About Philopappos Monument and Hill
The Philopappos Monument atop Philopappos Hill is a magnificent mausoleum celebrating the life of one of Athens’ most important benefactors, Gaius Julius Antiochus Epiphanes Philopappos, and built by the citizens of the city after his death in 116 AD.
History of Philopappos Monument and Hill
Philopappos was a Prince of the Commagene who lived in Athens in the 1st century AD. The Commagenes were a Hellenized Iranian dynasty, and Philopappos, whose mother was Greek-Egyptian, could trace his lineage back to Syrian royalty. He came to Athens from Commagene (modern day south-central Turkey) after it was assimilated into the Roman Empire. As a member of the Empire elite, he was extremely well-connected, with friends including Hadrian, Trajan and Plutarch.
There is little concrete information on Philopappos’ personal life, but it is implied that he was philanthropic and well-liked as a benefactor of the city, as well as a patron of the arts, a games magistrate and a member of the Roman Senate.
Following his death, his sister – the poet Julia Balbilla – and the citizens of Athens built a spectacular two-storey Pentelic marble mausoleum and monument on what was then referred to as the Hill of the Muses, south-west of the Acropolis to honour his name.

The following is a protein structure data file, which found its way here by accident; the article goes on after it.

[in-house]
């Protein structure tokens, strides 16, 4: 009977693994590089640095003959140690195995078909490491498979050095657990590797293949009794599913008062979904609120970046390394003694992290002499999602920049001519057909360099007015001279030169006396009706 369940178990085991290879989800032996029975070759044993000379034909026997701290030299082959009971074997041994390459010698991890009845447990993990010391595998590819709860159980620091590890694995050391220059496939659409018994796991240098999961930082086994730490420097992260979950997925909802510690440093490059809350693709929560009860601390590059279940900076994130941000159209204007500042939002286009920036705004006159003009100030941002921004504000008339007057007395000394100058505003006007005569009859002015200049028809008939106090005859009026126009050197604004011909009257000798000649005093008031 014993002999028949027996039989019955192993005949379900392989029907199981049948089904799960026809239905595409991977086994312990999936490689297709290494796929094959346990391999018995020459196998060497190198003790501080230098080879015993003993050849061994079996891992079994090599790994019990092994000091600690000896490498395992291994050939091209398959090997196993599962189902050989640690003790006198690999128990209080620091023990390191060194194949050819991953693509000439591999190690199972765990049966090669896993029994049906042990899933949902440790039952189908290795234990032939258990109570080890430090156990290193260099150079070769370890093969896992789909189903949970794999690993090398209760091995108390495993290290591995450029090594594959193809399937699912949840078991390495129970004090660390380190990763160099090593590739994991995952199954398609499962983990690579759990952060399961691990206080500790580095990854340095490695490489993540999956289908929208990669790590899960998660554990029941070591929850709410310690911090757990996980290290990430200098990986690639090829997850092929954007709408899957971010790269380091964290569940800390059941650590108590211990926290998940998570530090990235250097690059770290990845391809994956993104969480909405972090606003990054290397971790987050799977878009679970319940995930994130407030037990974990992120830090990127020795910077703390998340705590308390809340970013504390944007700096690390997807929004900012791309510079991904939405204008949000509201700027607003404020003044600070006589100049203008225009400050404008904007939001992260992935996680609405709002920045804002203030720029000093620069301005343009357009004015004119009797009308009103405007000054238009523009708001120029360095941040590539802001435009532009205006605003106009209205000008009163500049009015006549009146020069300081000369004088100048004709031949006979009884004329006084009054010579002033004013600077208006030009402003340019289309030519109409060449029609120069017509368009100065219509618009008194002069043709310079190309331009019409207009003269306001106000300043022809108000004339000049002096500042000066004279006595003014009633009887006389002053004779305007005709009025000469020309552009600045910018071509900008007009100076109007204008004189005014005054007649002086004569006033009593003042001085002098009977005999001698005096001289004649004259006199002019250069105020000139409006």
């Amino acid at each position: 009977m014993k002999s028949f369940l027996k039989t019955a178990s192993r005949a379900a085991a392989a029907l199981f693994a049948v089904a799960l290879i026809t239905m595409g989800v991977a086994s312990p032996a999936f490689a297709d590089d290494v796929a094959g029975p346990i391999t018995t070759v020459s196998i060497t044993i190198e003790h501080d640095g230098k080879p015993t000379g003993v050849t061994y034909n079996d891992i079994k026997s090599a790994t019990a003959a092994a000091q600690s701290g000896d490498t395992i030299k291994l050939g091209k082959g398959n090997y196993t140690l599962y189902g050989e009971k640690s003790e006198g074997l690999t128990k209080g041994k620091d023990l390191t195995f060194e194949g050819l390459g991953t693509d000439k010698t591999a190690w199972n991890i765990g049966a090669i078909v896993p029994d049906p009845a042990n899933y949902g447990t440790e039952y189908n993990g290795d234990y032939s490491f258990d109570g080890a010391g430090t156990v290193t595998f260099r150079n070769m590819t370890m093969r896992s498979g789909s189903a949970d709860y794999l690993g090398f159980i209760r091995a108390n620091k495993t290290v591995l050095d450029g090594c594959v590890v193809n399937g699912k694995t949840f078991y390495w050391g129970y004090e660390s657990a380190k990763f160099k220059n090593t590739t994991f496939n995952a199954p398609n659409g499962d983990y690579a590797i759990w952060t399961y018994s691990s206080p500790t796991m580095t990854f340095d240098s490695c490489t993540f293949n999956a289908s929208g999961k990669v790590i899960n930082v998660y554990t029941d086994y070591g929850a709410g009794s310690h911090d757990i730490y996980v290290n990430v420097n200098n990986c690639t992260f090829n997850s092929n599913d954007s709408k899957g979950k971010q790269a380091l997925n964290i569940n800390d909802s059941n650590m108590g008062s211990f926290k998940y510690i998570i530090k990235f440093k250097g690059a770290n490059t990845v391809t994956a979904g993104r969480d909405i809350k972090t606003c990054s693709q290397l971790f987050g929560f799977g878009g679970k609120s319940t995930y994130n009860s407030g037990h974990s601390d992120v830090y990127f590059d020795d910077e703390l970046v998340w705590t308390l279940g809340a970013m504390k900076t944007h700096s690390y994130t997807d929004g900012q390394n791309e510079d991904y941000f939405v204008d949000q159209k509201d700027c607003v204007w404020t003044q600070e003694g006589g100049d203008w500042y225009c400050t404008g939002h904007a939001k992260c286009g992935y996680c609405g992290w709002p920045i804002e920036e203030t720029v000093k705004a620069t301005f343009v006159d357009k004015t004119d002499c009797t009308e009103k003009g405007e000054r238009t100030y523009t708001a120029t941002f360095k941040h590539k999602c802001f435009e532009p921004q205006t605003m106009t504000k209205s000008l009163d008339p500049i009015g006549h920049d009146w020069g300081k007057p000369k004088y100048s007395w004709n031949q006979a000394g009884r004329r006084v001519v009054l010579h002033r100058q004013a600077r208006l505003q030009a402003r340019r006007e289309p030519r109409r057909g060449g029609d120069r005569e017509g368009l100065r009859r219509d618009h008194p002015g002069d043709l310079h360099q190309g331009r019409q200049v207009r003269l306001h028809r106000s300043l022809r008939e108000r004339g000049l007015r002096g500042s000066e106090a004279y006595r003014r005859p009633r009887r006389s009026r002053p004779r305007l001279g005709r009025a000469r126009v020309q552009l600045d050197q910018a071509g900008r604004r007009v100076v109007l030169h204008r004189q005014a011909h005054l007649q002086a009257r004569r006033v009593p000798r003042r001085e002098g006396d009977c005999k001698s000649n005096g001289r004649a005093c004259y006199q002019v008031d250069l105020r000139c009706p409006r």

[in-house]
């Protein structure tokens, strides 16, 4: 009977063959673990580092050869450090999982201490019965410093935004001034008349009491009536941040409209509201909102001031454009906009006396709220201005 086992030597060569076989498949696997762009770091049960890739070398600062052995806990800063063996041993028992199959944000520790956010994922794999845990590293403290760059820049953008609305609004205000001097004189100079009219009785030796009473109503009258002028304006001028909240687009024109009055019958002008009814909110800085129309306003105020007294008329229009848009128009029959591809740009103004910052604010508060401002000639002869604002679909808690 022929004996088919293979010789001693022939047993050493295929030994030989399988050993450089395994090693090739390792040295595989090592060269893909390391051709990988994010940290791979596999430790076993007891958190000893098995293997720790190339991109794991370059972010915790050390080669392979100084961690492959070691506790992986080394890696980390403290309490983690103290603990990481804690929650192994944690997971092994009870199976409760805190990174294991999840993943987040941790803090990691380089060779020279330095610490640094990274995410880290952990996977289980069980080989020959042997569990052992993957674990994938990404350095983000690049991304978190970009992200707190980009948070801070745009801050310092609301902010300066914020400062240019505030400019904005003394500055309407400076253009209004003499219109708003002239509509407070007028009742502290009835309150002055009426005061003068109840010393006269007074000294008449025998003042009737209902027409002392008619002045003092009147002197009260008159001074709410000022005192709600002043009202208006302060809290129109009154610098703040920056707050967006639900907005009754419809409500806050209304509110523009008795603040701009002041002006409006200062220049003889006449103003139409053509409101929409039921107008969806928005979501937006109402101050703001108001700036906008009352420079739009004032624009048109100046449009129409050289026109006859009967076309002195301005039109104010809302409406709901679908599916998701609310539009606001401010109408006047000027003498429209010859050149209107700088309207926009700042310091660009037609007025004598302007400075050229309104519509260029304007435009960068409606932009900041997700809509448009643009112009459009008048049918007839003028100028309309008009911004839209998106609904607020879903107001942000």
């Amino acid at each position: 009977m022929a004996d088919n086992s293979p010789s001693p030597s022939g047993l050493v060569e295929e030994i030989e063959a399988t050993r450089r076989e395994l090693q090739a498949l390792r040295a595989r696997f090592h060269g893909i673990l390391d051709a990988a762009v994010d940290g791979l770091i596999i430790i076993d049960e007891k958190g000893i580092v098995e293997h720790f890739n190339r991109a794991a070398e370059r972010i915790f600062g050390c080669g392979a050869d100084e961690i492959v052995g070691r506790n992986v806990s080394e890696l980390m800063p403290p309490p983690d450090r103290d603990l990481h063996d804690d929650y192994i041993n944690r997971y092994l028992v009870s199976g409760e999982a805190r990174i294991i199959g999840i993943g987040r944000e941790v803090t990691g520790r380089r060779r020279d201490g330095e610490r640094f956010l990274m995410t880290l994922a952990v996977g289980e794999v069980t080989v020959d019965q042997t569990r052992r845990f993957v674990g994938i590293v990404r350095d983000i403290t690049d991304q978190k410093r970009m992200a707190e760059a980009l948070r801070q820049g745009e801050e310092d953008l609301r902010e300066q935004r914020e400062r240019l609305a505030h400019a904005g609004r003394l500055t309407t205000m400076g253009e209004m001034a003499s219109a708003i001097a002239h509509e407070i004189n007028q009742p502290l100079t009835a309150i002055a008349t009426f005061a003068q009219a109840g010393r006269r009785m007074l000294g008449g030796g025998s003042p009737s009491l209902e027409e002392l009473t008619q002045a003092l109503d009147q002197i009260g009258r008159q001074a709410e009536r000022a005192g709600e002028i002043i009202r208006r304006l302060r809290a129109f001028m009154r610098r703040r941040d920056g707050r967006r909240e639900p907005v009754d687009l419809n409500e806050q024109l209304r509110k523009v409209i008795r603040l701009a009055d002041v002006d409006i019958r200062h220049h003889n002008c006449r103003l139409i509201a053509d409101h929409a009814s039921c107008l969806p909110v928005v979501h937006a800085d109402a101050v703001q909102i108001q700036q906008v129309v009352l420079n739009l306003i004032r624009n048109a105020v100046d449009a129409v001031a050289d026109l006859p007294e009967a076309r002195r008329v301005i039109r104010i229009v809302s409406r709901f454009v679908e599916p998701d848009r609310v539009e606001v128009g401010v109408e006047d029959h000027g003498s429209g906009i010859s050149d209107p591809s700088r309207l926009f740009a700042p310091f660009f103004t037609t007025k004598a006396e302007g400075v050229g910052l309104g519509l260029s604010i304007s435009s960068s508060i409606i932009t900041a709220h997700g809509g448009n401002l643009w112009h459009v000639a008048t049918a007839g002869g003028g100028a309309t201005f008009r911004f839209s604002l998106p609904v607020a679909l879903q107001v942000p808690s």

The monument was preserved virtually intact up until at least the late 15th century.
Philopappos Monument and Hill today
Nearly two millennia later, the Philopappos Monument still stands on the top of the hill now known as Philopappos. The monument shows a statue of Philopappos himself, flanked by his grandfather Antiochus I on one side, and on the other, King Seleukos Nikator, founder of the Seleucid dynasty (though this statue is now missing).
It has to be said that the monument itself has seen better days: both heads of the remaining statues are gone, and the frieze is a bit crumbly and weather-worn – an expected side-effect, you might say, after 2,000 years of open-air exposure. But visitors can still see elements of the lavish decoration and burial chamber of this famous Athens patron, and the park provides one of the most beautiful views of the Acropolis and is a popular hiking spot for both tourists and locals.
Fans of philosophy will also enjoy the ‘Prison of Socrates’, two caves carved into the eastern side of the hill, where Socrates was supposedly imprisoned before his execution, and where he spoke with his friend Crito in Plato’s Apologia. If you’re not convinced by that legend, it has had other interesting historical uses. During the Second World War, the caves were covered with a protective concrete wall and used as a crypt to house antiques from the National Archaeological Museum.
Getting to Philopappos Monument and Hill
It’s easiest to get to the monument by car. If you’re up for a further walk, take a metro to Petralona station. The base of the hill is 25 minutes on foot from here.
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